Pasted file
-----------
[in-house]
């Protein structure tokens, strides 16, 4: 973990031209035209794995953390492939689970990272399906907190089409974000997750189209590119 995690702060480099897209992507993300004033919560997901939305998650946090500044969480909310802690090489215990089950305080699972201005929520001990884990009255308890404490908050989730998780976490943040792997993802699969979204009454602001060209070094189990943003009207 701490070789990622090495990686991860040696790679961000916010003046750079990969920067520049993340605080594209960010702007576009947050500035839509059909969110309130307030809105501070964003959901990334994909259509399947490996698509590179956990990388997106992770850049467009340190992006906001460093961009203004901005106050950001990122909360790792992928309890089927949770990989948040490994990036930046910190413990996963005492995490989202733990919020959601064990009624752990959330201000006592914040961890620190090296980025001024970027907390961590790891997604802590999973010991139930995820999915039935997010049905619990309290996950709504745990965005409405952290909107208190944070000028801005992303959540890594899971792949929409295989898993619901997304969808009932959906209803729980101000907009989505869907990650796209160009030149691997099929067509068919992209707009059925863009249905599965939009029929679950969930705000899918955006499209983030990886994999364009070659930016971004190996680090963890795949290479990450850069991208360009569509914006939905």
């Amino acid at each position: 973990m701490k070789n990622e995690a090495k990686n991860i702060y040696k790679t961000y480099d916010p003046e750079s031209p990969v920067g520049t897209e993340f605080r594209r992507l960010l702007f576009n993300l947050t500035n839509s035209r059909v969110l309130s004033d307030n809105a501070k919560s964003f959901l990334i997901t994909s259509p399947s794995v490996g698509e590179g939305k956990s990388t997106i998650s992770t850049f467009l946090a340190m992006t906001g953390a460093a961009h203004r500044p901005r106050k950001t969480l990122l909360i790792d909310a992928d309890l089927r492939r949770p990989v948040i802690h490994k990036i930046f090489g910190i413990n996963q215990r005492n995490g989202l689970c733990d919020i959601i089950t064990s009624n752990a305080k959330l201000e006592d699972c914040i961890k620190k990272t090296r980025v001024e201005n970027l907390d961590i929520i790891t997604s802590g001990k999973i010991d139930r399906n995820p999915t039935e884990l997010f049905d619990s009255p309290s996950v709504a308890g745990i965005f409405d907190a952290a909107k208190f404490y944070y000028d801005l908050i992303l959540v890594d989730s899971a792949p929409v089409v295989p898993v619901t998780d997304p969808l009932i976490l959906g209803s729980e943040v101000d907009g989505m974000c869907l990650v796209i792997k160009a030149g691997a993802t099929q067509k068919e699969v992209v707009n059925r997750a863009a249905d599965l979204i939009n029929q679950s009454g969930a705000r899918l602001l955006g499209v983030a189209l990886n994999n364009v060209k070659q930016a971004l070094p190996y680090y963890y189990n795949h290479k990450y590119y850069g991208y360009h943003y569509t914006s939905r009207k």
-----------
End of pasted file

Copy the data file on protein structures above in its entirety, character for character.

[in-house]
């Protein structure tokens, strides 16, 4: 973990031209035209794995953390492939689970990272399906907190089409974000997750189209590119 995690702060480099897209992507993300004033919560997901939305998650946090500044969480909310802690090489215990089950305080699972201005929520001990884990009255308890404490908050989730998780976490943040792997993802699969979204009454602001060209070094189990943003009207 701490070789990622090495990686991860040696790679961000916010003046750079990969920067520049993340605080594209960010702007576009947050500035839509059909969110309130307030809105501070964003959901990334994909259509399947490996698509590179956990990388997106992770850049467009340190992006906001460093961009203004901005106050950001990122909360790792992928309890089927949770990989948040490994990036930046910190413990996963005492995490989202733990919020959601064990009624752990959330201000006592914040961890620190090296980025001024970027907390961590790891997604802590999973010991139930995820999915039935997010049905619990309290996950709504745990965005409405952290909107208190944070000028801005992303959540890594899971792949929409295989898993619901997304969808009932959906209803729980101000907009989505869907990650796209160009030149691997099929067509068919992209707009059925863009249905599965939009029929679950969930705000899918955006499209983030990886994999364009070659930016971004190996680090963890795949290479990450850069991208360009569509914006939905």
């Amino acid at each position: 973990m701490k070789n990622e995690a090495k990686n991860i702060y040696k790679t961000y480099d916010p003046e750079s031209p990969v920067g520049t897209e993340f605080r594209r992507l960010l702007f576009n993300l947050t500035n839509s035209r059909v969110l309130s004033d307030n809105a501070k919560s964003f959901l990334i997901t994909s259509p399947s794995v490996g698509e590179g939305k956990s990388t997106i998650s992770t850049f467009l946090a340190m992006t906001g953390a460093a961009h203004r500044p901005r106050k950001t969480l990122l909360i790792d909310a992928d309890l089927r492939r949770p990989v948040i802690h490994k990036i930046f090489g910190i413990n996963q215990r005492n995490g989202l689970c733990d919020i959601i089950t064990s009624n752990a305080k959330l201000e006592d699972c914040i961890k620190k990272t090296r980025v001024e201005n970027l907390d961590i929520i790891t997604s802590g001990k999973i010991d139930r399906n995820p999915t039935e884990l997010f049905d619990s009255p309290s996950v709504a308890g745990i965005f409405d907190a952290a909107k208190f404490y944070y000028d801005l908050i992303l959540v890594d989730s899971a792949p929409v089409v295989p898993v619901t998780d997304p969808l009932i976490l959906g209803s729980e943040v101000d907009g989505m974000c869907l990650v796209i792997k160009a030149g691997a993802t099929q067509k068919e699969v992209v707009n059925r997750a863009a249905d599965l979204i939009n029929q679950s009454g969930a705000r899918l602001l955006g499209v983030a189209l990886n994999n364009v060209k070659q930016a971004l070094p190996y680090y963890y189990n795949h290479k990450y590119y850069g991208y360009h943003y569509t914006s939905r009207k």